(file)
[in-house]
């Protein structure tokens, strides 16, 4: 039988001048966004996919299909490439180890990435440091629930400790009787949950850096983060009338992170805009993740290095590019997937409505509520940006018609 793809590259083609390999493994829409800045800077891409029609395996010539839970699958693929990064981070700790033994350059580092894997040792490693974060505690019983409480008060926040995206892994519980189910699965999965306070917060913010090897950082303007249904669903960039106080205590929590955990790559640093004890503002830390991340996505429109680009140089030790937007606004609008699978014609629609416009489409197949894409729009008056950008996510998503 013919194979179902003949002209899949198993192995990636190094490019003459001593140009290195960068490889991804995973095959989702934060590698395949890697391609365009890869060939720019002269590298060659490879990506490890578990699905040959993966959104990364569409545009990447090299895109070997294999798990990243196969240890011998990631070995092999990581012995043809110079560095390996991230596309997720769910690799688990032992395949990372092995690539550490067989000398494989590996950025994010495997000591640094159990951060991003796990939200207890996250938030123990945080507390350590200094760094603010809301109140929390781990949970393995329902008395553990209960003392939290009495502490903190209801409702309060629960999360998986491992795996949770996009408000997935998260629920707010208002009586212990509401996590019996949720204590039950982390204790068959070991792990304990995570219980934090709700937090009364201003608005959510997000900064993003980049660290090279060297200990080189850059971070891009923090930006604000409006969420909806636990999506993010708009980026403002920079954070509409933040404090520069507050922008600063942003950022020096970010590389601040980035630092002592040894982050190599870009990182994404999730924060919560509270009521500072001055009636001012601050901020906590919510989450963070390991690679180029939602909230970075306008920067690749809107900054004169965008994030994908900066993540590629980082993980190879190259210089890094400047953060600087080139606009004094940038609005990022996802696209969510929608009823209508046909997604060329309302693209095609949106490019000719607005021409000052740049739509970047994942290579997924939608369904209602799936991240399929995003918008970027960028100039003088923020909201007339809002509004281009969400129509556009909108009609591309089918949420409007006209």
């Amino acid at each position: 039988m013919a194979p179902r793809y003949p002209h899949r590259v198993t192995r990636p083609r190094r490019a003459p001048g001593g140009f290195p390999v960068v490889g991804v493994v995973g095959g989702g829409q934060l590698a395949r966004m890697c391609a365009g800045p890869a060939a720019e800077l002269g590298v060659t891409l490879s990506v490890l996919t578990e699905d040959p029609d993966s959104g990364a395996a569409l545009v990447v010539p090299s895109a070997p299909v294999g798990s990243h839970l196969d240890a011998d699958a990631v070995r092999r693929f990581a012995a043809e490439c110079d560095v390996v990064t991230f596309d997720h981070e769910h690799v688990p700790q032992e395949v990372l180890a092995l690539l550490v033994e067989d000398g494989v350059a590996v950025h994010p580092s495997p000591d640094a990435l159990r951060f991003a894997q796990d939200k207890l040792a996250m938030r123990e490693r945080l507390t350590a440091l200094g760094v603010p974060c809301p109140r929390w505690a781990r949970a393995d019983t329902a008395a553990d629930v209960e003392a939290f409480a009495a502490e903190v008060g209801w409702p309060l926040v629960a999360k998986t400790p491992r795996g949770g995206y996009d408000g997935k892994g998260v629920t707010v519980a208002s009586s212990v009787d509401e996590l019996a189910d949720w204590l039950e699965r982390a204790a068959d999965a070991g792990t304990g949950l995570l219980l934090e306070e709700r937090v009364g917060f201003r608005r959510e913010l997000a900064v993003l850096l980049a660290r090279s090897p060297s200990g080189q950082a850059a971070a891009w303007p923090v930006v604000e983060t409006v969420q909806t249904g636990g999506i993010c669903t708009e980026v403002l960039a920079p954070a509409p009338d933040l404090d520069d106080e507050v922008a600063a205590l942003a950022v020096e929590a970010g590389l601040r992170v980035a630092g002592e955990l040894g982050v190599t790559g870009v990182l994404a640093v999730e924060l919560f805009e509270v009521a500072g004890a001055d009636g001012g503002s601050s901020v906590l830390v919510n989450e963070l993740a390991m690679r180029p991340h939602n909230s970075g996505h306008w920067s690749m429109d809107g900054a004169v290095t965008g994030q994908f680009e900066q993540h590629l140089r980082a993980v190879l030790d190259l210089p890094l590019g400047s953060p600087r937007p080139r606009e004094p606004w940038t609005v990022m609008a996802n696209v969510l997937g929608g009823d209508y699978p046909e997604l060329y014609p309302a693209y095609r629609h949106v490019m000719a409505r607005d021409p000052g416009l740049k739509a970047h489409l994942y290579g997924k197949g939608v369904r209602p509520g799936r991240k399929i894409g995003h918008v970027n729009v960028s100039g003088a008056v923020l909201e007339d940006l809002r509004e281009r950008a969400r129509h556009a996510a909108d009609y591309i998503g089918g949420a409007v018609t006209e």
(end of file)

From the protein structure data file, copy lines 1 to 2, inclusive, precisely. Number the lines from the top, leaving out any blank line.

[in-house]
């Protein structure tokens, strides 16, 4: 039988001048966004996919299909490439180890990435440091629930400790009787949950850096983060009338992170805009993740290095590019997937409505509520940006018609 793809590259083609390999493994829409800045800077891409029609395996010539839970699958693929990064981070700790033994350059580092894997040792490693974060505690019983409480008060926040995206892994519980189910699965999965306070917060913010090897950082303007249904669903960039106080205590929590955990790559640093004890503002830390991340996505429109680009140089030790937007606004609008699978014609629609416009489409197949894409729009008056950008996510998503 013919194979179902003949002209899949198993192995990636190094490019003459001593140009290195960068490889991804995973095959989702934060590698395949890697391609365009890869060939720019002269590298060659490879990506490890578990699905040959993966959104990364569409545009990447090299895109070997294999798990990243196969240890011998990631070995092999990581012995043809110079560095390996991230596309997720769910690799688990032992395949990372092995690539550490067989000398494989590996950025994010495997000591640094159990951060991003796990939200207890996250938030123990945080507390350590200094760094603010809301109140929390781990949970393995329902008395553990209960003392939290009495502490903190209801409702309060629960999360998986491992795996949770996009408000997935998260629920707010208002009586212990509401996590019996949720204590039950982390204790068959070991792990304990995570219980934090709700937090009364201003608005959510997000900064993003980049660290090279060297200990080189850059971070891009923090930006604000409006969420909806636990999506993010708009980026403002920079954070509409933040404090520069507050922008600063942003950022020096970010590389601040980035630092002592040894982050190599870009990182994404999730924060919560509270009521500072001055009636001012601050901020906590919510989450963070390991690679180029939602909230970075306008920067690749809107900054004169965008994030994908900066993540590629980082993980190879190259210089890094400047953060600087080139606009004094940038609005990022996802696209969510929608009823209508046909997604060329309302693209095609949106490019000719607005021409000052740049739509970047994942290579997924939608369904209602799936991240399929995003918008970027960028100039003088923020909201007339809002509004281009969400129509556009909108009609591309089918949420409007006209």